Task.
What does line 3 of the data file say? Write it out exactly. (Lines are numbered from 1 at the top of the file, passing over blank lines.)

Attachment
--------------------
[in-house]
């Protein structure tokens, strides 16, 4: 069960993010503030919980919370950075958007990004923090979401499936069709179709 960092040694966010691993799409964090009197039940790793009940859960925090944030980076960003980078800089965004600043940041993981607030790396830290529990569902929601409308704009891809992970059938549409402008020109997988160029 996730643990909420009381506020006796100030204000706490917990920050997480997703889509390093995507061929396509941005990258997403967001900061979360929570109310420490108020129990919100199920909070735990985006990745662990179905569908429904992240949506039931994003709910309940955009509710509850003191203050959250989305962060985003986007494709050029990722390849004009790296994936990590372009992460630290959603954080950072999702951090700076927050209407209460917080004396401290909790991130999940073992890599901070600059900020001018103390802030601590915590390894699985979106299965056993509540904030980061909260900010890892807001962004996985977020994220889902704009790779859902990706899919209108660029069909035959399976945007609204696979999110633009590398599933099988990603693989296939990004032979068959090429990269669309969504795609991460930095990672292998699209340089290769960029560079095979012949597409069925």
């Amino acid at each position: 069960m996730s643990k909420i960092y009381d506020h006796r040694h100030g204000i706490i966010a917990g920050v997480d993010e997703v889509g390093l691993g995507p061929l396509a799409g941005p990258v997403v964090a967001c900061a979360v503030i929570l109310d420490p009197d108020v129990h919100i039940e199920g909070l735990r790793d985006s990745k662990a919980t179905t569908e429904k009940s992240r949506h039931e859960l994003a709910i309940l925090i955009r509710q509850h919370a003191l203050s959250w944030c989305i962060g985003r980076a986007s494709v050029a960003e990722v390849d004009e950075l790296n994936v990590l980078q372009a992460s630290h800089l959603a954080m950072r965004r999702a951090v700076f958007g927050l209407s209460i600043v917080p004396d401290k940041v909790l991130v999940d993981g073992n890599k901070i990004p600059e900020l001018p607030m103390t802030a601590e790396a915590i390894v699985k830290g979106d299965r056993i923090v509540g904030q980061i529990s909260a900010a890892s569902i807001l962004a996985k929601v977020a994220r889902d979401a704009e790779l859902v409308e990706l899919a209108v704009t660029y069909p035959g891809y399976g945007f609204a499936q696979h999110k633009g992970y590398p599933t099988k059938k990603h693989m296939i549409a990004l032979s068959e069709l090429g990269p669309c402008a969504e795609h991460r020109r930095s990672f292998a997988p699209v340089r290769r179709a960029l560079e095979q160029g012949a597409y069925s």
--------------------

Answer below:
């Amino acid at each position: 069960m996730s643990k909420i960092y009381d506020h006796r040694h100030g204000i706490i966010a917990g920050v997480d993010e997703v889509g390093l691993g995507p061929l396509a799409g941005p990258v997403v964090a967001c900061a979360v503030i929570l109310d420490p009197d108020v129990h919100i039940e199920g909070l735990r790793d985006s990745k662990a919980t179905t569908e429904k009940s992240r949506h039931e859960l994003a709910i309940l925090i955009r509710q509850h919370a003191l203050s959250w944030c989305i962060g985003r980076a986007s494709v050029a960003e990722v390849d004009e950075l790296n994936v990590l980078q372009a992460s630290h800089l959603a954080m950072r965004r999702a951090v700076f958007g927050l209407s209460i600043v917080p004396d401290k940041v909790l991130v999940d993981g073992n890599k901070i990004p600059e900020l001018p607030m103390t802030a601590e790396a915590i390894v699985k830290g979106d299965r056993i923090v509540g904030q980061i529990s909260a900010a890892s569902i807001l962004a996985k929601v977020a994220r889902d979401a704009e790779l859902v409308e990706l899919a209108v704009t660029y069909p035959g891809y399976g945007f609204a499936q696979h999110k633009g992970y590398p599933t099988k059938k990603h693989m296939i549409a990004l032979s068959e069709l090429g990269p669309c402008a969504e795609h991460r020109r930095s990672f292998a997988p699209v340089r290769r179709a960029l560079e095979q160029g012949a597409y069925s």